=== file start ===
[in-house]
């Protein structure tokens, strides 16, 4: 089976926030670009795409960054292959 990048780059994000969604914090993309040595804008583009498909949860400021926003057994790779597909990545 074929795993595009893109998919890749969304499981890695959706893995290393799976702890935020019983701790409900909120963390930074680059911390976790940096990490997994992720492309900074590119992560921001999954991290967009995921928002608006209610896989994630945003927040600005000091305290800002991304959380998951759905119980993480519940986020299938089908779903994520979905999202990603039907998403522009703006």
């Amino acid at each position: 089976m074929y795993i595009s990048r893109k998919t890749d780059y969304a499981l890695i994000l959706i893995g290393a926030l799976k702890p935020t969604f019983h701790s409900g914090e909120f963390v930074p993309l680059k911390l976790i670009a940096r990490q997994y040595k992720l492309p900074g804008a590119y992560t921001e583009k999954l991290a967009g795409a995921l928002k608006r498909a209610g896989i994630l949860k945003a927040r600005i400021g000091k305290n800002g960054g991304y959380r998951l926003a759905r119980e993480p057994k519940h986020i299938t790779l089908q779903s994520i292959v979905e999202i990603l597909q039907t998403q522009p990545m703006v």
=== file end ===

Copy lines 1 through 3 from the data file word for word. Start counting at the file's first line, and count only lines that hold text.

[in-house]
């Protein structure tokens, strides 16, 4: 089976926030670009795409960054292959 990048780059994000969604914090993309040595804008583009498909949860400021926003057994790779597909990545 074929795993595009893109998919890749969304499981890695959706893995290393799976702890935020019983701790409900909120963390930074680059911390976790940096990490997994992720492309900074590119992560921001999954991290967009995921928002608006209610896989994630945003927040600005000091305290800002991304959380998951759905119980993480519940986020299938089908779903994520979905999202990603039907998403522009703006």
């Amino acid at each position: 089976m074929y795993i595009s990048r893109k998919t890749d780059y969304a499981l890695i994000l959706i893995g290393a926030l799976k702890p935020t969604f019983h701790s409900g914090e909120f963390v930074p993309l680059k911390l976790i670009a940096r990490q997994y040595k992720l492309p900074g804008a590119y992560t921001e583009k999954l991290a967009g795409a995921l928002k608006r498909a209610g896989i994630l949860k945003a927040r600005i400021g000091k305290n800002g960054g991304y959380r998951l926003a759905r119980e993480p057994k519940h986020i299938t790779l089908q779903s994520i292959v979905e999202i990603l597909q039907t998403q522009p990545m703006v």